Johnny B. Goode
The effect of body size on metabolic rate in the goldfish (Carassius auratus).
The effect of body size on energy metabolism determines many aspects of an animal's life history. For example, small animals generally have higher mass-specific metabolic rates than large animals. As a result, small animals must eat relatively more per day than larger animals and have to spend more time searching for food. Such scaling effects have been demonstrated for a wide variety of animals (Calder, 1984). The causes of this allometric effect are a matter of intense debate. Information on additonal taxa are likely to shed light on the phenomenon. Data for fish are relatively incomplete. Goldfish (Carassius auratus) are suitable for such laboratory studies because they are available in a variety of sizes and are tolerant of very low levels of dissolved oxygen. The purpose of this experiment is to determine the effect of body size on oxygen consumption in goldfish.
Materials and Methods
Goldfish were obtained from a local pet store. Individuals were weighed, body length measured, and placed in sealed jars of 0.5-L volume for one hour. The temperature of the water was held constant (25oC) by placing the jars in an upright incubator. At the 30-minute mark respiratory rate was determined by counting the number of bucal-opercular movements during a 30-s interval. The oxygen concentration was measured before and afterward using the Winkler titration. Oxygen consumption (MO2) was calculated accordingly. Class results were pooled and recorded.
Our fish was somewhat active during the experiment, as were those of other students. Fish were of typical size, and maintained normal respiratory rates during the measurements (Table 1).Table 1. Characteristics of goldfish used in the study.
Average N Body mass (g) 6.1 7 Body length (cm) 9.5 7 Oxygen consumption (mg/g h) 2.5 7 Respiratory rate (/min) 101 6
Larger fish consumed more oxygen than smaller fish; therefore, total oxygen consumption increased with increasing body mass. However, mass-specific MO2 was greater in smaller fish than larger fish. The pooled MO2 data were plotted as a log-log function of body mass (Mb). Log MO2 decreased linearly with increasing log Mb (Figure 1). A least squares regression performed on the data yielded the following equation: MO2 (ml/g.min) = 1.4Mb-0.25 (r2 = 0.85).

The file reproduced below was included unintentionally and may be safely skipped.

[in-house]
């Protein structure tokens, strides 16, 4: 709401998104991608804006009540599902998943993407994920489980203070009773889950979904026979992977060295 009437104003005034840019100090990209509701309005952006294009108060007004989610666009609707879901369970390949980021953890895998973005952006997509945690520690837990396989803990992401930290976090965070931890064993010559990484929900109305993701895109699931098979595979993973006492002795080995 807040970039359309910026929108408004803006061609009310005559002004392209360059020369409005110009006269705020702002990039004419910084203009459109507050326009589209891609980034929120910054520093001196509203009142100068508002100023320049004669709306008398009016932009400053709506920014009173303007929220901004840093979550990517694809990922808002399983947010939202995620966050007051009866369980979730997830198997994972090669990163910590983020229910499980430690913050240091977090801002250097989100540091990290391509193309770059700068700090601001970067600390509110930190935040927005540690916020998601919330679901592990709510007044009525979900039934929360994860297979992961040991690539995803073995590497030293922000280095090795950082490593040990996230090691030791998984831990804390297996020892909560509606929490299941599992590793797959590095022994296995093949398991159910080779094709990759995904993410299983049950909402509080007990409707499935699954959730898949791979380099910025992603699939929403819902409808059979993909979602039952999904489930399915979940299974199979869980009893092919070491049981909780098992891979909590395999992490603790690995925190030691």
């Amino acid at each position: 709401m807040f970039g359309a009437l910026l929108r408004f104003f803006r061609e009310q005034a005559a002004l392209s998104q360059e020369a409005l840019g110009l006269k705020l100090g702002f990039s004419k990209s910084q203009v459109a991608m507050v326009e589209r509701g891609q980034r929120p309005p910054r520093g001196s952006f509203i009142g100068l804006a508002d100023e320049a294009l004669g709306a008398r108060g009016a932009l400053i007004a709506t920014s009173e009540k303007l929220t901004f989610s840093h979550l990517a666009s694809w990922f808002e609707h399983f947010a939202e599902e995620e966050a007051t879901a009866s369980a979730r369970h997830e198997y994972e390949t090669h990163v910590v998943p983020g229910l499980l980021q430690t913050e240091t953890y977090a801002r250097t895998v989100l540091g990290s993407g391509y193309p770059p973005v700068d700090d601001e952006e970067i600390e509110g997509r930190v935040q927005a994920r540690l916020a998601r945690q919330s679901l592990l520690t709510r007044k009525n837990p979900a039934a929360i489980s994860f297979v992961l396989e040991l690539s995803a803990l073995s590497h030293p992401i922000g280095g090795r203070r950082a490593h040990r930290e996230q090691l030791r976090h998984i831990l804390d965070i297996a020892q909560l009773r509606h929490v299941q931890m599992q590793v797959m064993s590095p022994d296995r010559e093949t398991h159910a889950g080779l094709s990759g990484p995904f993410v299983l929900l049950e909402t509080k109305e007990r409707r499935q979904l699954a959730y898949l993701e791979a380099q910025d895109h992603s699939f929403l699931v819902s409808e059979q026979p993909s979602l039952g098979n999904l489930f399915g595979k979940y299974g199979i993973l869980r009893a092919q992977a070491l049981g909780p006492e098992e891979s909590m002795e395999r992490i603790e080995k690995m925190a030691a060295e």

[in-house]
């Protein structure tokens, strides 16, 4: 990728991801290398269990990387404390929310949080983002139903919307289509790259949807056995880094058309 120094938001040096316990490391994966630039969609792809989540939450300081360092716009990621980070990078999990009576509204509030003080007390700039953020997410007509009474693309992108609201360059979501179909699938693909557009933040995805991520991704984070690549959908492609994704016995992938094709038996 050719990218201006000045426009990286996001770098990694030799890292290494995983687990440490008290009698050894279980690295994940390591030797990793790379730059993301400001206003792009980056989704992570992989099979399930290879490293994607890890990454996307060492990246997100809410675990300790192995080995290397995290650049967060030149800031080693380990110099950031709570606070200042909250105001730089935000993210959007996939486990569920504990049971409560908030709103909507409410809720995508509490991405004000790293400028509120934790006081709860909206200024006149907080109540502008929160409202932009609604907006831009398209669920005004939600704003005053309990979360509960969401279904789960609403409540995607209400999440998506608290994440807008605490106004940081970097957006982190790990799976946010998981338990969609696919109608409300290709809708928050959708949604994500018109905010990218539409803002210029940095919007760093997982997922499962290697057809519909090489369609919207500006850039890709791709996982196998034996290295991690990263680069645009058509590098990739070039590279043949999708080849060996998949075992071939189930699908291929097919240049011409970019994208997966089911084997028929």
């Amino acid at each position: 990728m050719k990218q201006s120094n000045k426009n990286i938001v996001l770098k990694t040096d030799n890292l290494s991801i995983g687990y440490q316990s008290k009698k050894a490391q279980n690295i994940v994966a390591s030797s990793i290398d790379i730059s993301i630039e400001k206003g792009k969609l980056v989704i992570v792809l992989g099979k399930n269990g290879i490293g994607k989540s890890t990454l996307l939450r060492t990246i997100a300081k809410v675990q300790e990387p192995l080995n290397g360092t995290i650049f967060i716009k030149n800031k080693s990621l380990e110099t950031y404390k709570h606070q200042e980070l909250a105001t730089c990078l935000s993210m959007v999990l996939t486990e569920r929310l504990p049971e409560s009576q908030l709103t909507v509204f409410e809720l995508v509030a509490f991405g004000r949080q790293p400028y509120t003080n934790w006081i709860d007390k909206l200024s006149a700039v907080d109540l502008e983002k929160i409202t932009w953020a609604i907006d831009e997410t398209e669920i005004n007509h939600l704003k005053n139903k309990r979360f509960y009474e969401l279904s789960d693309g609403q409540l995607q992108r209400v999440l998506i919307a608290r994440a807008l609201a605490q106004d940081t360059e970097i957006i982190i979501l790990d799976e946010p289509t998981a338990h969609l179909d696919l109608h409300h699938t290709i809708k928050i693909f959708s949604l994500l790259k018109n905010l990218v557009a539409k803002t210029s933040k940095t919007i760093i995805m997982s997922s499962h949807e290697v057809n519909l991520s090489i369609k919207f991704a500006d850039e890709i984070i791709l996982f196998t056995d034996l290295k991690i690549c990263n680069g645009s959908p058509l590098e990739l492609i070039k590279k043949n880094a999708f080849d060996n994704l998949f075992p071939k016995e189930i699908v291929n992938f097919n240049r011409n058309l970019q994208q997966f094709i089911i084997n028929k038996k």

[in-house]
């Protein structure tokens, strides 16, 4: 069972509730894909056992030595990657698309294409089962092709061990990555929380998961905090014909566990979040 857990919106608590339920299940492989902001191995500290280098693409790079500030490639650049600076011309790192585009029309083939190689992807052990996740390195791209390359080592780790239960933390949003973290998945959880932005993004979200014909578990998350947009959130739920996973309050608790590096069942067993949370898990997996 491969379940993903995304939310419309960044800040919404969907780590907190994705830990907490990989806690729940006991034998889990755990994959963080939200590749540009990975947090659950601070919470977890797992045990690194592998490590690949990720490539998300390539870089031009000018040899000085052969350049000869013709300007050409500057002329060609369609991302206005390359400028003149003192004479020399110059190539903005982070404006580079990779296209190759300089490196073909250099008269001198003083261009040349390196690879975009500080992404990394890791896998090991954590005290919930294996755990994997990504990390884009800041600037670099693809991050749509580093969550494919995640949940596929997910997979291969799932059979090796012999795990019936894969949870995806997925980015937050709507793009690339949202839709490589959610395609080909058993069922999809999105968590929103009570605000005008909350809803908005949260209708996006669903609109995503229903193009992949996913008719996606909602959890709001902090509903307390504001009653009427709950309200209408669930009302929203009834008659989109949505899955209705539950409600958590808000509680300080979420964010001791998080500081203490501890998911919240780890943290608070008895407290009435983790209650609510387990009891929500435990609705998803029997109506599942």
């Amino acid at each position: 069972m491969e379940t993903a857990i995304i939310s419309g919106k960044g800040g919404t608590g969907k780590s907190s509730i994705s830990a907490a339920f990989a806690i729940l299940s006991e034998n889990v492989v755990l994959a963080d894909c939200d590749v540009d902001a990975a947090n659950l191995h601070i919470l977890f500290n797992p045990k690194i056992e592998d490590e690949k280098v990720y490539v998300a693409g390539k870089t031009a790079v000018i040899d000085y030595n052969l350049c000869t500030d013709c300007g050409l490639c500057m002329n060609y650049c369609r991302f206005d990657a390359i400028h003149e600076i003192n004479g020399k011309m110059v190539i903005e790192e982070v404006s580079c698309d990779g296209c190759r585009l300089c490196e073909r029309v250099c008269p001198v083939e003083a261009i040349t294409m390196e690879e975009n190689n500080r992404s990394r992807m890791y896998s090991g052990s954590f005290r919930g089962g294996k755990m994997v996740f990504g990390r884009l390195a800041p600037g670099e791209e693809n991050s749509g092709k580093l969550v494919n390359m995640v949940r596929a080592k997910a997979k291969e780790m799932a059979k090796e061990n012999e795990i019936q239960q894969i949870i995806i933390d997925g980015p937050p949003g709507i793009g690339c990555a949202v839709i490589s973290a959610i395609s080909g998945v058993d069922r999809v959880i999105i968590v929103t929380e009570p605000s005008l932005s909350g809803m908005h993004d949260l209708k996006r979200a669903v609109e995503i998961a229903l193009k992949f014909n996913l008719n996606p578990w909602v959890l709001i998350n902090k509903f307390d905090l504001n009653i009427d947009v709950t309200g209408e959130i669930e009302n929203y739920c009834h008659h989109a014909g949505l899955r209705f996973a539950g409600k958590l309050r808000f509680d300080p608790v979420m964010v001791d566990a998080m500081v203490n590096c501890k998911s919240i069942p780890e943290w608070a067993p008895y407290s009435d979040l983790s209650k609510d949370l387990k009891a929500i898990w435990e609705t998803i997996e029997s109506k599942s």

Figure 1. The effect of body mass on oxygen consumption in the goldfish.
Our exponent was -0.25, which is commonly observed in numerous taxa (Calder, 1984). As size increases, mass increases with length3, while surface area increases only with length2. Hence, an exponent of 2/3 or .67 is predicted. If oxygen consumption per unit surface area is constant, then the exponent of our equation should be -0.33; hence, the surface area hypothesis is not supported. Our result is essentially the same as that predicted by demands of physical support and muscle biophysics (McMahon, 1973), which seems paradoxical since aquatic organisms are supported by the bouyancy of water.
Total oxygen consumption increased with increasing body mass; however, mass-specific oxygen consumption decreased with increasing body mass. Though the exact causes of this relationship remain unknown, its pervasive effects are well understood. A larger goldfish uses more total energy per unit time. Smaller goldfish must, therefore, eat a greater proportion of their body mass as food, and probably must spend more time acquiring food. This relationship holds true for a diversity of groups of organisms, including insects, mammals and birds (Lasiewski and Dawson, 1967; Stahl, 1967; Coelho and Moore, 1988).
Literature CitedCalder, W.A.III. 1984. Size, function, and life history. Harvard
University Press, Cambridge Massachussetts, 431 pp.
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Stahl, W.R. 1967. Scaling of respiratory variables in mammals.
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Lasiewski, R.C. and W.R. Dawson. 1967. A re-examination of the
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